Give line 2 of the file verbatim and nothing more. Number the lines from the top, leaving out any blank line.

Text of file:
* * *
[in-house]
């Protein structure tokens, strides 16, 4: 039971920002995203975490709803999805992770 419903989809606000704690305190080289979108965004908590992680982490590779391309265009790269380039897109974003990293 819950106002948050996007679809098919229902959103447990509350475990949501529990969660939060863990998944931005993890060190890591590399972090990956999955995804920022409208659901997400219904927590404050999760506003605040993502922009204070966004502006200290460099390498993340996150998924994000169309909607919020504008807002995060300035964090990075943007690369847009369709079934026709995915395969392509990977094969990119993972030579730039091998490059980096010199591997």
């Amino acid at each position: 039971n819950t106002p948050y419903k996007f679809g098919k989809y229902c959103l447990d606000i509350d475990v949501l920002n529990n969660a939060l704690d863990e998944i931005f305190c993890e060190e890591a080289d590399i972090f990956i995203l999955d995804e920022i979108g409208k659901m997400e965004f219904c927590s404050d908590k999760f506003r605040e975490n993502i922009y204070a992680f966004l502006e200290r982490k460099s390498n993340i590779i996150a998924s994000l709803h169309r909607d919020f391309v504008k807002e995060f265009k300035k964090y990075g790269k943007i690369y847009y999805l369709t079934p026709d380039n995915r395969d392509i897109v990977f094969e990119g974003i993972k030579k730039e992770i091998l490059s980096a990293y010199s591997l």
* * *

């Protein structure tokens, strides 16, 4: 039971920002995203975490709803999805992770 419903989809606000704690305190080289979108965004908590992680982490590779391309265009790269380039897109974003990293 819950106002948050996007679809098919229902959103447990509350475990949501529990969660939060863990998944931005993890060190890591590399972090990956999955995804920022409208659901997400219904927590404050999760506003605040993502922009204070966004502006200290460099390498993340996150998924994000169309909607919020504008807002995060300035964090990075943007690369847009369709079934026709995915395969392509990977094969990119993972030579730039091998490059980096010199591997």